This time span witnesses the emergence of the “archaeological style,” of which the work of Fortunato Pio Castellani in the 1830s to 1860s is a particularly well-known example, one that fits in the Neo-Classical period. We see the flourishing of other styles related to artistic movements in painting, sculpture, and architecture. These include Art Nouveau and the Arts and Crafts Movement, both beginning around the 1880s, and Art Deco in the 1920s, 30s, and 40s. It also covers the emergence of some of the most famous twentieth-century houses of jewelry, such as Cartier, Charmet, Boucheron, Bulgari, Tiffany’s, Van Cleef & Arpels, and Mellerio, to mention only a few. Jewelry historians responsible for exhibitions in major museums have begun to trace the historical contributions and characterize the styles of jewelry, including rings, not only of these different artistic movements, but also of these great houses.

    Two other sometimes-overlapping categories of later jewelry are of significant import. The first category, “artist jewelry,” consists of jewelry by artists mostly known for their work in other media, such as Picasso, Calder, Dali, Robert Indiana, Louise Bourgeois, Yves Klein, Anish Kapoor, and many others. The second category, “studio jewelry” includes work by modern and contemporary goldsmiths. Among those practicing today of special mention are Wendy Ramshaw and others belonging to the Goldsmith’s Company in London, dedicated to continuing the craft since it received its first royal charter in 1327. Others of different national origins include the Italian Giovanni Corvaja (handled by Adrian Sassoon in London), the American Joel Arthur Rosenthal or JAR of Paris (whose international exhibition was staged at the Metropolitan Museum in New York in 2013), Otto Jakob of Germany, and the newcomer Wallace Chan of China. The experienced viewer-collector, as well as the newcomer to the field, can begin to learn about modern jewelry at the Museum of Fine Arts in Boston with its dedicated jewelry gallery and specialized curator, the Victoria and Albert Museum in London which houses the William and Judith Bollinger Gallery, and the private collection of Alice and Louis Koch.

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ring

Virgin and Child Ring by Sah Oved

London, c. 1920
Gold, silver, sapphires, diamonds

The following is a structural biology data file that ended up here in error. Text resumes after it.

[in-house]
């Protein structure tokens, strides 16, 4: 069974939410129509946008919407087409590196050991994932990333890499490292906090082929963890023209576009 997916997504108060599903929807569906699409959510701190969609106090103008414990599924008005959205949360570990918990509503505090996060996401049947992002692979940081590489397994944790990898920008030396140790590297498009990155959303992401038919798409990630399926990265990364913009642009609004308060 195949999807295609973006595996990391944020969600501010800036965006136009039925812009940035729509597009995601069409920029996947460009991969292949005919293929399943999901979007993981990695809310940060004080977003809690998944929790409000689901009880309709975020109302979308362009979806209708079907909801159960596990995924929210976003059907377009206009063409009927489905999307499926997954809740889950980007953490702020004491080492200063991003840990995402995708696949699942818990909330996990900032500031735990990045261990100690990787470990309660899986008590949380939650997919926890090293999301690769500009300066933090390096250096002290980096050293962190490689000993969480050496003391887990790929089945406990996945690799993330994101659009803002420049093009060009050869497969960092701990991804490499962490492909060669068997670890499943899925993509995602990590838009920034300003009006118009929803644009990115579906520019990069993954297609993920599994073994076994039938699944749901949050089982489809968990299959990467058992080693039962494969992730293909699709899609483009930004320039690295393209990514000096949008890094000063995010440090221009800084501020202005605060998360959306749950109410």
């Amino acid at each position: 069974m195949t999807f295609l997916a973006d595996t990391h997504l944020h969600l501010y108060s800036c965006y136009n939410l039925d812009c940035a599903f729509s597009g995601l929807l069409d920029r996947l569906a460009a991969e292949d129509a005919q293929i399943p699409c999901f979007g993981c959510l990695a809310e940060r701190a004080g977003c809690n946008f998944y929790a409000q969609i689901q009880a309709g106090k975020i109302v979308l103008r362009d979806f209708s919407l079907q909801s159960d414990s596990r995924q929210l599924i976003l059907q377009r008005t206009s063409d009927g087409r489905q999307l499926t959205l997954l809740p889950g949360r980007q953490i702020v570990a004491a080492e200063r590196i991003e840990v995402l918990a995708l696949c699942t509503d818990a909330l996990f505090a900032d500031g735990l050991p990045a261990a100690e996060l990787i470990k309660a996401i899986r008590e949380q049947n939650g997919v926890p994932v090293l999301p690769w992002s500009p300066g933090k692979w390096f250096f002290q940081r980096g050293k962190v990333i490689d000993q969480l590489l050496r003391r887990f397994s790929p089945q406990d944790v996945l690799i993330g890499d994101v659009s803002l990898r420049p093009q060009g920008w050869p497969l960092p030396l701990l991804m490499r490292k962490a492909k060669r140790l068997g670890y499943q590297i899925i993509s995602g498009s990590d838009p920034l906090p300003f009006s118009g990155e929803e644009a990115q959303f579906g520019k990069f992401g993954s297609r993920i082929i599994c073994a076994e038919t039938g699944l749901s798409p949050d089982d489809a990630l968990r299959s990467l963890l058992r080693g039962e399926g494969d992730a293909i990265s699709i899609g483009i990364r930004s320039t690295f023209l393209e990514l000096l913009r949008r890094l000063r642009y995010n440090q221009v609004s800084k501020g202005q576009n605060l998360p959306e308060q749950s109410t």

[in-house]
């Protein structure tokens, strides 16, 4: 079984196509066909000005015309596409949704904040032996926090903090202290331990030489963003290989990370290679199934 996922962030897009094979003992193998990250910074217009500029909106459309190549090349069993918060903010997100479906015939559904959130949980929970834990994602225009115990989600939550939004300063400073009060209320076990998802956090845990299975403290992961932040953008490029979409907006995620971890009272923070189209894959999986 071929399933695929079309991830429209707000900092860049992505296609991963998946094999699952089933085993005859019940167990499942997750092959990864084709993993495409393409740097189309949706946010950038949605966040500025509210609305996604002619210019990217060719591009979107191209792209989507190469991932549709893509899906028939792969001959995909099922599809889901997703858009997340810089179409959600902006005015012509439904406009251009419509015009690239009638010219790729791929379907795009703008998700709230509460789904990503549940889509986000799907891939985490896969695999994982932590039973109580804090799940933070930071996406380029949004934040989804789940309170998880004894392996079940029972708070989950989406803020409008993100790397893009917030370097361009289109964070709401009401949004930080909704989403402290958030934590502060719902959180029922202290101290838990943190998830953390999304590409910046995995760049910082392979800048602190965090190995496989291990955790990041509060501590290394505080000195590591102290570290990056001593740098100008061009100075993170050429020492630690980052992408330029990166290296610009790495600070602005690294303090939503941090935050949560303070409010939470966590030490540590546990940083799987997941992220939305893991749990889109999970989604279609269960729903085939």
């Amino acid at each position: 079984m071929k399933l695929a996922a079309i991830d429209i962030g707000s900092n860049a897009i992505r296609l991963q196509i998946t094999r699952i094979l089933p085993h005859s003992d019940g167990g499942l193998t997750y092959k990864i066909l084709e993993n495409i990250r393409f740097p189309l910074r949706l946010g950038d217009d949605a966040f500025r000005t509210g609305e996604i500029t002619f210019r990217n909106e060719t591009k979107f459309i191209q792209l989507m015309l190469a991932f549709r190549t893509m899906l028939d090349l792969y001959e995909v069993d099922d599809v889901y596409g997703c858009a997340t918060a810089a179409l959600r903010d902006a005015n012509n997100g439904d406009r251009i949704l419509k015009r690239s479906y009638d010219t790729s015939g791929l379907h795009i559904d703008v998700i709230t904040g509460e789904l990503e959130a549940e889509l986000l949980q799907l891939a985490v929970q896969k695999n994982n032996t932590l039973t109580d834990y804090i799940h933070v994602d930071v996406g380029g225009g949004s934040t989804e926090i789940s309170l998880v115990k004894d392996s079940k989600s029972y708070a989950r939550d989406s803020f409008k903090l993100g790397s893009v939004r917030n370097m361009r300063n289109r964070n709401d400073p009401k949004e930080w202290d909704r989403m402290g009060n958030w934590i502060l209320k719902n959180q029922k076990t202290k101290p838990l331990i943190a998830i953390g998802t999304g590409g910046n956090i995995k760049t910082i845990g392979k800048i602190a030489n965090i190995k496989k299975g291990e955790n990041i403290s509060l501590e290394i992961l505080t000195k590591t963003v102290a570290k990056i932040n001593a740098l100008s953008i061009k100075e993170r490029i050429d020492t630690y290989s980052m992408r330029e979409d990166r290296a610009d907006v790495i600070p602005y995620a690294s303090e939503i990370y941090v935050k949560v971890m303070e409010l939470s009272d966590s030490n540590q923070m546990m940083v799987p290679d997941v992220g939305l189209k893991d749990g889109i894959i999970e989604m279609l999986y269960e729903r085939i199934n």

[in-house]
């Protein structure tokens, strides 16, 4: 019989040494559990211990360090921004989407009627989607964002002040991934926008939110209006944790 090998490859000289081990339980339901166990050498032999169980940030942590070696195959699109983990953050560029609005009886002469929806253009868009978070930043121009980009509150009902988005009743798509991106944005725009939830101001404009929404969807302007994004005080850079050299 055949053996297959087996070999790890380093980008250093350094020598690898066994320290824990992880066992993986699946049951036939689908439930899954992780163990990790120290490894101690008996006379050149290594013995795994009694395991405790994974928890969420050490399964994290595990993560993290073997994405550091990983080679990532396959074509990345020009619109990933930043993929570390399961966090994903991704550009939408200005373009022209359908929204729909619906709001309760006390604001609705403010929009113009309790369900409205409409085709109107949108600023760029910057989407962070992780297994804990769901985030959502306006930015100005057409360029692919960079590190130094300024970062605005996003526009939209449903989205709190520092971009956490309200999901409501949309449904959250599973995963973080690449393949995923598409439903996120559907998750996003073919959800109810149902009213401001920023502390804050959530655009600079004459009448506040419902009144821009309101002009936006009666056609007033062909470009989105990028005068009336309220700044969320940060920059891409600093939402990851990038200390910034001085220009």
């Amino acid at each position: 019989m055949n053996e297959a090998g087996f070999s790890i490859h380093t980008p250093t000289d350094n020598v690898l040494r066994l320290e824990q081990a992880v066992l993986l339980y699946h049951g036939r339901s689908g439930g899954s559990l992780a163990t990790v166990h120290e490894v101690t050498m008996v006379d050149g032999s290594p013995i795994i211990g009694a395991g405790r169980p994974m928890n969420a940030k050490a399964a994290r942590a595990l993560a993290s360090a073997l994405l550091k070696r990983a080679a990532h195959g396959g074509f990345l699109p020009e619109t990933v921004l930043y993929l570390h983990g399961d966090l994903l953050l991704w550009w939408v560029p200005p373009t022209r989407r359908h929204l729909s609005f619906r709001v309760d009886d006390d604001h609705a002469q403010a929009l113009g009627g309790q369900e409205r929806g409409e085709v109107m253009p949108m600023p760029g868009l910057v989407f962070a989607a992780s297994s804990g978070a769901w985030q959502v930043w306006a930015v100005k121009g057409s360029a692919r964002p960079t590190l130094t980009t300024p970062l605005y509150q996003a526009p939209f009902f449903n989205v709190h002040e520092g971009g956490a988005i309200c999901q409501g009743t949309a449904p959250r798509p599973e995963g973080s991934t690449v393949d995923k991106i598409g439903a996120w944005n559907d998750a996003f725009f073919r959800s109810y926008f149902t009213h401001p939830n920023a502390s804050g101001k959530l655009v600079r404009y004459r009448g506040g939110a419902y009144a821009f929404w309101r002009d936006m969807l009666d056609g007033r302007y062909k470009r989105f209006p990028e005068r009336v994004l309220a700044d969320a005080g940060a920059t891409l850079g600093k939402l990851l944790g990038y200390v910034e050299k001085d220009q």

Weight 4.1 gr.; circumference 53.16, US size 6.5, UK size N

USD $14,000

Sah Oved (1900-1983) was a natural talent and once described as a jeweler with a lovely sense of imagination. In 1923 she trained under the renowned Arts and Crafts jeweler John Paul Cooper, and it is here she developed her medieval style.  A turning point in her life was when she met the charismatic owner of Cameo Corner, Mosheh Oved, in 1927. She worked in the shop and undertook repairs, engraving and enameling of jewelry and learnt a variety of intricate goldsmithing techniques.  Oved’s designs were unique in the 1920s and 1930s, and many of the themes appearing in her work were allegorical or based on literature. She was Christian, but Jewish folklore surfaces in her work, perhaps influenced by her husband Mosheh. Her wide knowledge gained at Cameo Corner led her to write “The Book of Necklaces” which was published in 1953 and included a compilation of examples from the Stone Age to the nineteenth century.  This particular ring may well be the one mentioned in her husband’s autobiography that she saved and gave as a keepsake to her daughter.

Description:
The gold ring with hoop in D-section is bifurcated at the shoulders with openwork foliate ornament. The bezel is formed of a central plaque with a relief sculpture of the Virgin and Child enthroned under an arch with four alternate diamonds and sapphires set in silver and barley twist columns with two sapphires at the base. The ring is in excellent wearable condition.    

Published:
Auction catalogue, Jewellery, Bonham’s London, 12 December 2007, no. 152.

Literature:
Sah Oved’s work is rare, even though over ninety pieces are recorded in an order book from 1928-1933, of which many were rings. Her work is mentioned in Graham Hughes, Modern Jewelry: An International Survey, 1890-1963, London 1963, p. 243; Peter Hinks, Twentieth Century British Jewellery 1900-1980, London and Boston 1983, pp. 85-86; Barbara Cartlidge, Twentieth Century Jewelry, New York 1985, p. 213; and more recently Amanda Game and Dorothy Hogg, A Sense of Jewellery: Rediscovering British Jewellery Design, London 2015 (no page numbers).

Reference number: 817